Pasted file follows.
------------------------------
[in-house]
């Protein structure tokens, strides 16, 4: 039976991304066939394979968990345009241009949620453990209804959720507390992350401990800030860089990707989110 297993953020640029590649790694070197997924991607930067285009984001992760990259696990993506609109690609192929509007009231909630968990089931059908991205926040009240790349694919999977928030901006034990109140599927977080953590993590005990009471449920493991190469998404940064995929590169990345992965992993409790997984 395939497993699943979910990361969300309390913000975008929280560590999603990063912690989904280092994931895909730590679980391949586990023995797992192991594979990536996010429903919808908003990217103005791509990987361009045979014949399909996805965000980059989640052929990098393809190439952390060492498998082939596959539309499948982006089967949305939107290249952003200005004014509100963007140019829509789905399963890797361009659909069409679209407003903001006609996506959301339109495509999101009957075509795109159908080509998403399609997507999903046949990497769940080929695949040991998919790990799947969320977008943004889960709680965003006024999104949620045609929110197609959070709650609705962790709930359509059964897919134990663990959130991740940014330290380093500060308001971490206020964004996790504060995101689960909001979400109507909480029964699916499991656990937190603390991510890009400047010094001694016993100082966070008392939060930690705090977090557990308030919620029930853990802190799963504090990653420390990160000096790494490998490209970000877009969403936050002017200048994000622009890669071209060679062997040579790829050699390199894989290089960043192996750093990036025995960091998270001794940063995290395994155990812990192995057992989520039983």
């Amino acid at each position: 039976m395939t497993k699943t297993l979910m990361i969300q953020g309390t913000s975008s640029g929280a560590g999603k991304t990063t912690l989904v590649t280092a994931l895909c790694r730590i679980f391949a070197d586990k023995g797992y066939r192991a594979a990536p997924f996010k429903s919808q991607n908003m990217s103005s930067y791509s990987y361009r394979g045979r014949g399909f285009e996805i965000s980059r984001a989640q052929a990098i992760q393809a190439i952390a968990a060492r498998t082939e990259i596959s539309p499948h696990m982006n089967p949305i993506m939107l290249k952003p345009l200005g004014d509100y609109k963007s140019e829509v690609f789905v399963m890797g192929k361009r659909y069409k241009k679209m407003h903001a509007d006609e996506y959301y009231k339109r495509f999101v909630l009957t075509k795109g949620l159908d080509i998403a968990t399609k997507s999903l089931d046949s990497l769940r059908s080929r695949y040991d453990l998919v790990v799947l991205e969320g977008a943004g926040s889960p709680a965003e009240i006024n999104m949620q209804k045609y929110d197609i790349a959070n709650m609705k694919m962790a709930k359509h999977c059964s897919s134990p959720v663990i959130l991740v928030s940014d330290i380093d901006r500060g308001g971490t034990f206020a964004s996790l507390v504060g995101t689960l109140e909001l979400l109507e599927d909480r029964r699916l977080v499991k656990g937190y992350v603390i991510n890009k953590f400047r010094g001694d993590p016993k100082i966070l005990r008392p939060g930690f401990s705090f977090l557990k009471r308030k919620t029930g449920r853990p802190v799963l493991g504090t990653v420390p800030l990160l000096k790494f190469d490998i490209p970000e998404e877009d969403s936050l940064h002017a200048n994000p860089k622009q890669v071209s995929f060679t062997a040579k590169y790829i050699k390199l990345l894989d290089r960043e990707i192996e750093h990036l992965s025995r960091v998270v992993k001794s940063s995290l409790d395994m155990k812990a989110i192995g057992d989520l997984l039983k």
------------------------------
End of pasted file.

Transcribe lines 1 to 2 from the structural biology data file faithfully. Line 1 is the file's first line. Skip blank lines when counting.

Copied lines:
[in-house]
């Protein structure tokens, strides 16, 4: 039976991304066939394979968990345009241009949620453990209804959720507390992350401990800030860089990707989110 297993953020640029590649790694070197997924991607930067285009984001992760990259696990993506609109690609192929509007009231909630968990089931059908991205926040009240790349694919999977928030901006034990109140599927977080953590993590005990009471449920493991190469998404940064995929590169990345992965992993409790997984 395939497993699943979910990361969300309390913000975008929280560590999603990063912690989904280092994931895909730590679980391949586990023995797992192991594979990536996010429903919808908003990217103005791509990987361009045979014949399909996805965000980059989640052929990098393809190439952390060492498998082939596959539309499948982006089967949305939107290249952003200005004014509100963007140019829509789905399963890797361009659909069409679209407003903001006609996506959301339109495509999101009957075509795109159908080509998403399609997507999903046949990497769940080929695949040991998919790990799947969320977008943004889960709680965003006024999104949620045609929110197609959070709650609705962790709930359509059964897919134990663990959130991740940014330290380093500060308001971490206020964004996790504060995101689960909001979400109507909480029964699916499991656990937190603390991510890009400047010094001694016993100082966070008392939060930690705090977090557990308030919620029930853990802190799963504090990653420390990160000096790494490998490209970000877009969403936050002017200048994000622009890669071209060679062997040579790829050699390199894989290089960043192996750093990036025995960091998270001794940063995290395994155990812990192995057992989520039983």